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FAA: Glitch fixed after causing flight delays

Passengers wait in line Thursday morning at New York's LaGuardia Airport, one of the affected airports.
Passengers wait in line Thursday morning at New York's LaGuardia Airport, one of the affected airports.
  • NEW: Air traffic controllers' group says problem will cause delays throughout day
  • NEW: FAA says officials working to pinpoint cause of computer system glitch
  • "I'm frustrated. I have to be somewhere," delayed passenger says
  • Air safety not compromised, FAA says

Atlanta, Georgia (CNN) -- The failed computer system that caused flight delays across the country has been restored, the Federal Aviation Administration said Thursday.

FAA spokesman Paul Takemoto said the system went out at 5:06 a.m. ET and came back on about five hours later. He said officials working to pinpoint the cause know that there was a problem with the main telecommunications systems.

"It was an efficiency problem rather than a safety problem, but it was a serious efficiency problem," Takemoto said.

Due to the outage, air traffic controllers had to enter flight plans manually, a problem that causes delays, according to the FAA and the National Air Traffic Controllers Association.

The air traffic controllers' group said the problem will cause flight delays throughout the day because of a "domino effect."

"Air traffic controllers are without electronic decision-making tools and cannot keep up with the sheer numbers of flights -- resulting in delays," the controllers' group said in a statement during the outage.

"Air traffic controllers on the ground at major airports are getting no automated flight plan information and have to enter that information manually, a cumbersome and time-consuming process."

Carmen McDonald was among those passengers inconvenienced by flight delays when the computerized system that airlines use to file flight plans failed for several hours Thursday in Atlanta, Georgia, and Salt Lake City, Utah.

McDonald said she thought her Spirit Airlines flight would leave on time around 7 a.m. ET from Fort Lauderdale, Florida. But the 39-year-old model sat for an hour and 15 minutes amid the noise of loud kids before the plane was ready to leave a logjammed runway and take off to Boston, Massachusetts.

"I'm frustrated," she said, distracted by using Twitter and calling on her cell phone as her plane sat planted on the runway. "I have somewhere to be."

iReporter records video from tarmac

AirTran Airways spokesman Christopher White said the airline had canceled 22 flights around the country as of 8 a.m. ET and had delayed dozens more because of the flight plan filing system problem.

He said most of the canceled flights were in Atlanta, AirTran's hub of operations, and others are spread throughout the country. White said the problem will have "a pretty major impact on operations" and the cancellations will have a ripple effect.

"We will be a mess all day," he said.

AirTran, which operates about 700 flights a day, asked customers to check before showing up at the airport.

Delta Air Lines spokeswoman Susan Elliott said the airline was not providing numbers on how many flights were affected. But she said that Delta will give travelers some flexibility in rescheduling.

American Airlines spokesman Tim Smith said that 300 to 500 flights had been delayed, virtually every one scheduled for takeoff. The longest delays have been a little more than an hour, but no flights have been canceled, and some might be consolidated, he said.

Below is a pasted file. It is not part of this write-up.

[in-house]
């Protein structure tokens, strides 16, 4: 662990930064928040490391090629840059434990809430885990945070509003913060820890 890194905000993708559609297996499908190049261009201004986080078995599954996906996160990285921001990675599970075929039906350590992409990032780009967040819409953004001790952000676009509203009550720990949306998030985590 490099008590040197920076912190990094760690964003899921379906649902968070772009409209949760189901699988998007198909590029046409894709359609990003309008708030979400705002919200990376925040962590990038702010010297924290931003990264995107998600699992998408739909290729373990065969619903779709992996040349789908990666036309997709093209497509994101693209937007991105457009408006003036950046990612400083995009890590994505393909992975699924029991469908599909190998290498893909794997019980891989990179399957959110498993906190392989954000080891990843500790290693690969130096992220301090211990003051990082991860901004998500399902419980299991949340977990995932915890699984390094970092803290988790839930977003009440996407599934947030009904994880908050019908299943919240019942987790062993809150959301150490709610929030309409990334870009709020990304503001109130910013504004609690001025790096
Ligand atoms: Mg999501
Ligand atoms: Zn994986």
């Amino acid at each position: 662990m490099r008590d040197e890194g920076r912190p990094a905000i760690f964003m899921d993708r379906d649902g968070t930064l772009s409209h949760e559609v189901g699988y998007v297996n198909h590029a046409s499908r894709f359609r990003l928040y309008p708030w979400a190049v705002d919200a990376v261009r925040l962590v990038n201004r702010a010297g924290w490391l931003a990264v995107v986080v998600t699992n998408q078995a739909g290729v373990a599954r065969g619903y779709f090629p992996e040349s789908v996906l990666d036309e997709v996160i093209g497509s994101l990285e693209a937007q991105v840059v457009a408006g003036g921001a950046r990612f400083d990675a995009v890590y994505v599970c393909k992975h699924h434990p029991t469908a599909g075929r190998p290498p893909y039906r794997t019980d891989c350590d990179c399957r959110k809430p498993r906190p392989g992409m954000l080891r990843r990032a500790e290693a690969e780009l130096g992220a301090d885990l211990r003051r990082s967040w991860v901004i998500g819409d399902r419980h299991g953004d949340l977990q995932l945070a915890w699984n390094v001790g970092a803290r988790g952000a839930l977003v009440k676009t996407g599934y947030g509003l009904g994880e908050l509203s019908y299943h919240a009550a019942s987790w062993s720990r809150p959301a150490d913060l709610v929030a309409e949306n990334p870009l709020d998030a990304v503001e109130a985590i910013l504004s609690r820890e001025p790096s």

"Things are moving; they are just moving more slowly," Smith said, adding that American has been affected at LaGuardia and John F. Kennedy International airports in New York as well as in Dallas/Fort Worth, Texas, and Chicago, Illinois.

Smith said the problem reflects that the U.S. air traffic control system operates with what he calls "1960s technology" and needs to be modernized.

US Airways spokesman Morgan Durrant said the airline had a few delays across the system, including some as long as 30 minutes but it doesn't anticipate any more.

Hartsfield-Jackson Atlanta International Airport said officials there were "monitoring the situation regarding the FAA's automated flight plan system."

"The airport is working to minimize the impact on customers by bringing in additional staff and ensuring that all facilities are operational and fully maintained. All passengers are encouraged to contact the airlines regarding the statuses of their flights before they head to the airport," the airport said.

At Indianapolis International Airport, most morning flights left on time with little impact from the computer glitch, but inbound flights from large hubs are expected to be delayed Thursday and possibly into Friday, said spokeswoman Susan Sullivan.

The airport asked concessionaires to beef up staffing levels and has added employees to keep the facility clean and the passengers comfortable.

The system -- the National Airspace Data Interchange Network, or NADIN -- appears to be the same one that failed in August 2008. The FAA said the information in the network is data required to launch planes expeditiously. Airplane safety was not affected, the FAA said, adding that planes in the air had radar coverage and communication.

Weather also might have played a role in Northeast flight delays. The air traffic controllers said "weather equipment was affected" and information such as winds speeds was not "processing."

The controllers said that "airport efficiency is being cut at least [in] half at places like New York-JFK" and that in the "New York airspace, controllers are forced to put 20 miles of space between aircraft."

CNN's Mike Ahlers, Jeanne Meserve and Joe Sterling contributed to this report.